Tag Archives: charities

Tom’s of Maine launches ’50 States for Good’ | The Portland Press Herald / Maine Sunday Telegram

Tom’s of Maine launches ’50 States for Good’ | The Portland Press Herald / Maine Sunday Telegram

Tom’s of Maine’s 50 States for Good website: http://www.tomsofmaine.com/community-involvement/living-well/project-sponsorships

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Yawkey Foundations give millions to those who need it most

The Yawkey Foundations made nearly $29 million in grants last year. Below is just a bit from the intro to the organizations’ 2009 grant report, a link to the website and a link to the report.

The Yawkey Foundations trace their origins back over seven decades to the philanthropic commitments of Tom and Jean Yawkey. With great concern for the forgotten and underserved, the Yawkeys took careful steps to ensure that their legacy would live on through the work of the Yawkey Foundations. The Yawkeys were perhaps best known for their longtime ownership of the Boston Red Sox. More quietly, but with just as much passion and commitment, Tom and Jean Yawkey were also engaged in an unwavering dedication to those most in need.

With his last will and testament, Tom Yawkey established the Yawkey Foundation in 1976. Jean Yawkey established the second Foundation in 1982. With thoughtful planning, the Yawkeys ensured that their legacy and commitment to those in need would live on after their lifetimes. The Foundations’ Trustees look forward to continuing the Yawkeys’ efforts to have a positive impact on the lives of children, families and the underserved.

For more information about Tom and Jean Yawkey and The Yawkey Foundations, please visit the Foundations website at http://www.yawkeyfoundation.org/.

Click on this link to read or download the entire report.

Idealist.org: The long road to recovery – and how you can help

The first thought might be to rush in to volunteer when faced with such a tragic situation as the earthquake in Haiti. The images and stories coming out of that very poor country are terribly sad and rightfully are spurring incredible generosity to charities helping there.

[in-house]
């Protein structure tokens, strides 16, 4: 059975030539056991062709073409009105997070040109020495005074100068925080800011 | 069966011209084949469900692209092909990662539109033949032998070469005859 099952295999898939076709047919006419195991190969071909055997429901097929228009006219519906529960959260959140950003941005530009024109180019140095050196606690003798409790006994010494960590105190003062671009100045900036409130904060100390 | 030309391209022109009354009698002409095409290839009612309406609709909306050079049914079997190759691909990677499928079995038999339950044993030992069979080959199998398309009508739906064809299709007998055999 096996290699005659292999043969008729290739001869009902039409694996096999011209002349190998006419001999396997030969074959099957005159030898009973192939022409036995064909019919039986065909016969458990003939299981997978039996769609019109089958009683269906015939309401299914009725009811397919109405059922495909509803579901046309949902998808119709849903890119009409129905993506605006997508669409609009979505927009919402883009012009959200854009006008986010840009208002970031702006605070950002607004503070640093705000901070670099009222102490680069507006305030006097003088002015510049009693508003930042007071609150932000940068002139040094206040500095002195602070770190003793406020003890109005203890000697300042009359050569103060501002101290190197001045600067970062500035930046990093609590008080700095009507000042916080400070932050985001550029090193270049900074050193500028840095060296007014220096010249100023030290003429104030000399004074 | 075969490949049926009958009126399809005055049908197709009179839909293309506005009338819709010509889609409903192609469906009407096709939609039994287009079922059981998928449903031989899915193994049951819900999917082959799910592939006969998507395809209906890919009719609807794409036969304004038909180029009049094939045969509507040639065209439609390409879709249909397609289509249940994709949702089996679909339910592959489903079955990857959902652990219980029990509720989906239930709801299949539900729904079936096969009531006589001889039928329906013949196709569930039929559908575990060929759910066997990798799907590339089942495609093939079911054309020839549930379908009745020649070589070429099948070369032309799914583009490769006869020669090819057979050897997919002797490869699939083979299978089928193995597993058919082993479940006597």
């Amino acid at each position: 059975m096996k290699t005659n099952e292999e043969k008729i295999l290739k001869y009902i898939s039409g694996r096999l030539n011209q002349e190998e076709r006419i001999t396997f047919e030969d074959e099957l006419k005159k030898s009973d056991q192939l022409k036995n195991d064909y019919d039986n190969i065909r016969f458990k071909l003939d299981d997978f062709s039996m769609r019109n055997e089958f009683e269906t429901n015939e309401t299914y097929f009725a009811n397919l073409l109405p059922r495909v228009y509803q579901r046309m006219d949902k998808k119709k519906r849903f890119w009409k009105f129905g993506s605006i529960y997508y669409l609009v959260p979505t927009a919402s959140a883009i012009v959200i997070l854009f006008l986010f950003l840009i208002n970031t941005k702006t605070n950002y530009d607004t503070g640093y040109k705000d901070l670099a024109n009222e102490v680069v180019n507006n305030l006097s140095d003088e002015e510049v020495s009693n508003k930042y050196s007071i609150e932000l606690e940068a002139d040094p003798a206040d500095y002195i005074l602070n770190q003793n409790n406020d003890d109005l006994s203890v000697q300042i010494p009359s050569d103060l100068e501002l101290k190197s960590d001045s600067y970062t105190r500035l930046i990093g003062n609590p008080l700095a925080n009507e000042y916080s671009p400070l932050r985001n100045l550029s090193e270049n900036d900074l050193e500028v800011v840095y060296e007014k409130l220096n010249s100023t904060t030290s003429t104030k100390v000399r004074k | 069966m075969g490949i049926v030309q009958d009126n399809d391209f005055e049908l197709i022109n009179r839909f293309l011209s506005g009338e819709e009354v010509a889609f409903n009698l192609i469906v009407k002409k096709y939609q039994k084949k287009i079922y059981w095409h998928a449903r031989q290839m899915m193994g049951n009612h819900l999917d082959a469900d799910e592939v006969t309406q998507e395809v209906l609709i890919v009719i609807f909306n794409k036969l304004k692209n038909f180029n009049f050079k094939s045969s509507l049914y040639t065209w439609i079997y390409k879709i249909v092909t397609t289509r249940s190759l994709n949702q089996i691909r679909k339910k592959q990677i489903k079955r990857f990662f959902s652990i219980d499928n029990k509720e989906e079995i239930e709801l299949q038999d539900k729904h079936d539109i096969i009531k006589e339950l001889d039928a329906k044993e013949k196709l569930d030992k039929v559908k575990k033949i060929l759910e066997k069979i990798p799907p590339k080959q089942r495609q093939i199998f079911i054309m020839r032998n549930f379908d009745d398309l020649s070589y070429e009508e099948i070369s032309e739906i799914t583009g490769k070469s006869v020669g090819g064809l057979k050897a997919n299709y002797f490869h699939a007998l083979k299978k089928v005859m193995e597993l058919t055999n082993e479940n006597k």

But, as this Idealist.org blog entry by Erin Barnhart indicates, waiting may be the very best thing to do for those not trained to deal with such disasters. Follow the link to the bog.

MPBN page on Haiti relief for Mainers looking to help

Map of Haiti

Map of Haiti.

Here’s the link again for the Maine Public Broadcasting webpage on the Haiti earthquake. It has news, a map, links to charities and more. Here’s a link to that page.

Remember, before you rush to give, take a moment to avoid being scammed. Give to a known charity, especially one that was already in Haiti before the earthquake.

Here’s a link to the Better Business Bureau’s landing page on giving to charities. They have suggestions and recommendations to avoid being scammed. Follow the link to a button specifically to giving in wake of the earthquake in Haiti. http://www.bbb.org/us/charity/

Better Business Bureau’s website on giving to Haiti, charities

Here’s a link to the Better Business Bureau’s landing page on giving to charities. They have suggestions and recommendations to avoid being scammed. Follow the link to a button specifically to giving in wake of the earthquake in Haiti.
http://www.bbb.org/us/charity/

Red Cross continuing to push aid to Haiti amid difficult conditions

Here’s a link to the Red Cross webpage about giving.

 Red Cross Continuing to Push Aid to Haiti Amid Difficult Conditions.

Here’s a link to a blog about other agencies and how to give, if you can. It comes via Change.org.

http://globalhealth.change.org/blog/view/haiti_rocked_by_massive_earthquake

Chance for more Mainers to help those in Haiti

 Maine newspapers over the past couple of days have had stories on Mainers in Haiti, usually there before the earthquake either as part of a charitable mission, as students, or to visit family. Those stories also had links to charitable agencies and tips on how to avoid being scammed.  

The best way for Mainers to help now after the earthquake is to give cash to established charities, because scams are already out there. Established charities, especially those with a presence in Haiti before the earthquake, is where donations should go.  

And it doesn’t have to be much – pass on that pack of cigarettes and send the $5 you would have spent on that; skip a movie rental one night and send that money; ask your children to empty their piggybanks for the children of Haiti. That is all you would need to do.  

A first thought might be, “Well, they need food, don’t they, and water and other basics. Let’s have a food drive!”  

The thing is that established charities can buy more food and other necessities that we can individually.  

And – this next thing may be even more important than the established charities’ buying power – those established charities often buy locally, thus stimulating the economy there, which is something that needs to be done.  

If you cannot give money, try donating time to a local charity or giving blood. Those actions might not help the people of Haiti, but someone will be helped.  

Here’s a link to the Idealist.org blog item on how to donate or volunteer.  

And here’s a link to a blog supposedly written by an aid worker in Haiti. It was passed along to me by a friend, but I cannot vouch for its authenticity. Therefore, I would NOT recommend making a donation to the blog unless you can verify it’s for real. But the perspective is interesting.